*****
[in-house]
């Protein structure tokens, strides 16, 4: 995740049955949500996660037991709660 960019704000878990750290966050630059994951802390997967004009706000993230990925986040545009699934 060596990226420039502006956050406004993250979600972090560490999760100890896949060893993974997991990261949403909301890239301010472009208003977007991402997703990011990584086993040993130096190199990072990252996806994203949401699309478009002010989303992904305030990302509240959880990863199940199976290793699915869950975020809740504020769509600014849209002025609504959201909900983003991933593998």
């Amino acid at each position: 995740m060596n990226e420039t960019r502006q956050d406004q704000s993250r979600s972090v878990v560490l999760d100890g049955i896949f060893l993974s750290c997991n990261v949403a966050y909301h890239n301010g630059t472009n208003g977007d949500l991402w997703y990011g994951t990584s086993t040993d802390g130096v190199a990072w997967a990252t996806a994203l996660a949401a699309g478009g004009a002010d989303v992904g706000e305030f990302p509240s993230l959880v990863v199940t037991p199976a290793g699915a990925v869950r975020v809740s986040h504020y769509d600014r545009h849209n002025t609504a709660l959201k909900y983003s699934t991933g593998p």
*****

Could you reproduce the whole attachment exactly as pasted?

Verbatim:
[in-house]
């Protein structure tokens, strides 16, 4: 995740049955949500996660037991709660 960019704000878990750290966050630059994951802390997967004009706000993230990925986040545009699934 060596990226420039502006956050406004993250979600972090560490999760100890896949060893993974997991990261949403909301890239301010472009208003977007991402997703990011990584086993040993130096190199990072990252996806994203949401699309478009002010989303992904305030990302509240959880990863199940199976290793699915869950975020809740504020769509600014849209002025609504959201909900983003991933593998």
């Amino acid at each position: 995740m060596n990226e420039t960019r502006q956050d406004q704000s993250r979600s972090v878990v560490l999760d100890g049955i896949f060893l993974s750290c997991n990261v949403a966050y909301h890239n301010g630059t472009n208003g977007d949500l991402w997703y990011g994951t990584s086993t040993d802390g130096v190199a990072w997967a990252t996806a994203l996660a949401a699309g478009g004009a002010d989303v992904g706000e305030f990302p509240s993230l959880v990863v199940t037991p199976a290793g699915a990925v869950r975020v809740s986040h504020y769509d600014r545009h849209n002025t609504a709660l959201k909900y983003s699934t991933g593998p």